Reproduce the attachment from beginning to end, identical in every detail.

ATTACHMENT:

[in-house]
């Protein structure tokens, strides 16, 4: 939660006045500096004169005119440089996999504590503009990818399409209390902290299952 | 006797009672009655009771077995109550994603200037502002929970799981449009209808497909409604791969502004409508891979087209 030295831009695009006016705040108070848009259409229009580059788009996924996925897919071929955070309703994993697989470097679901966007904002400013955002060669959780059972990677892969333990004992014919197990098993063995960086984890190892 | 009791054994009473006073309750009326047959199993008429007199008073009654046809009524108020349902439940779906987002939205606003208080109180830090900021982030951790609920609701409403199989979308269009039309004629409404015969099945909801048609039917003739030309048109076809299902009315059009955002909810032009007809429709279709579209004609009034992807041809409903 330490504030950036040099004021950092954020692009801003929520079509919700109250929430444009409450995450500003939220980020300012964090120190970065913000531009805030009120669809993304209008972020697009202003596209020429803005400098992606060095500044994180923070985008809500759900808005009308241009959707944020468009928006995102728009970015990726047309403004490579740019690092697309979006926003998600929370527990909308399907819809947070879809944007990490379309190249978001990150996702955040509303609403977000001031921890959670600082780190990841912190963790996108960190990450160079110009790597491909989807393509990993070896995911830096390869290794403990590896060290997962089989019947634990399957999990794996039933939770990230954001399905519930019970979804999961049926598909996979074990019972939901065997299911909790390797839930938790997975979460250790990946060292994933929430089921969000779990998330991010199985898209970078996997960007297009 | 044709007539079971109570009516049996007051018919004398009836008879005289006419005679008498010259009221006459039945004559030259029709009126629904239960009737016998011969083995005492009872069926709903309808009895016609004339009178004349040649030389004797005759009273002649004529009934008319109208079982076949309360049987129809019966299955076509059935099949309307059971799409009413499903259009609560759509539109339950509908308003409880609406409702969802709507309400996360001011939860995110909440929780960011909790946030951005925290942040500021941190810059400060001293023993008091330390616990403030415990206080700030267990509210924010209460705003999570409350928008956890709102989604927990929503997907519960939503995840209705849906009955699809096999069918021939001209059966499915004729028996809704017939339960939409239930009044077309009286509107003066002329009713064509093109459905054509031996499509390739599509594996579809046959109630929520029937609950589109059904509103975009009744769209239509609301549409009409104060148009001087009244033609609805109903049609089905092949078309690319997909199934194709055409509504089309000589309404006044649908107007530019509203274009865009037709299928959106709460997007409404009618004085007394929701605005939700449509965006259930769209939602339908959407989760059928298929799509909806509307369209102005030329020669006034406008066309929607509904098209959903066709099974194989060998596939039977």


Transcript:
[in-house]
């Protein structure tokens, strides 16, 4: 939660006045500096004169005119440089996999504590503009990818399409209390902290299952 | 006797009672009655009771077995109550994603200037502002929970799981449009209808497909409604791969502004409508891979087209 030295831009695009006016705040108070848009259409229009580059788009996924996925897919071929955070309703994993697989470097679901966007904002400013955002060669959780059972990677892969333990004992014919197990098993063995960086984890190892 | 009791054994009473006073309750009326047959199993008429007199008073009654046809009524108020349902439940779906987002939205606003208080109180830090900021982030951790609920609701409403199989979308269009039309004629409404015969099945909801048609039917003739030309048109076809299902009315059009955002909810032009007809429709279709579209004609009034992807041809409903 330490504030950036040099004021950092954020692009801003929520079509919700109250929430444009409450995450500003939220980020300012964090120190970065913000531009805030009120669809993304209008972020697009202003596209020429803005400098992606060095500044994180923070985008809500759900808005009308241009959707944020468009928006995102728009970015990726047309403004490579740019690092697309979006926003998600929370527990909308399907819809947070879809944007990490379309190249978001990150996702955040509303609403977000001031921890959670600082780190990841912190963790996108960190990450160079110009790597491909989807393509990993070896995911830096390869290794403990590896060290997962089989019947634990399957999990794996039933939770990230954001399905519930019970979804999961049926598909996979074990019972939901065997299911909790390797839930938790997975979460250790990946060292994933929430089921969000779990998330991010199985898209970078996997960007297009 | 044709007539079971109570009516049996007051018919004398009836008879005289006419005679008498010259009221006459039945004559030259029709009126629904239960009737016998011969083995005492009872069926709903309808009895016609004339009178004349040649030389004797005759009273002649004529009934008319109208079982076949309360049987129809019966299955076509059935099949309307059971799409009413499903259009609560759509539109339950509908308003409880609406409702969802709507309400996360001011939860995110909440929780960011909790946030951005925290942040500021941190810059400060001293023993008091330390616990403030415990206080700030267990509210924010209460705003999570409350928008956890709102989604927990929503997907519960939503995840209705849906009955699809096999069918021939001209059966499915004729028996809704017939339960939409239930009044077309009286509107003066002329009713064509093109459905054509031996499509390739599509594996579809046959109630929520029937609950589109059904509103975009009744769209239509609301549409009409104060148009001087009244033609609805109903049609089905092949078309690319997909199934194709055409509504089309000589309404006044649908107007530019509203274009865009037709299928959106709460997007409404009618004085007394929701605005939700449509965006259930769209939602339908959407989760059928298929799509909806509307369209102005030329020669006034406008066309929607509904098209959903066709099974194989060998596939039977």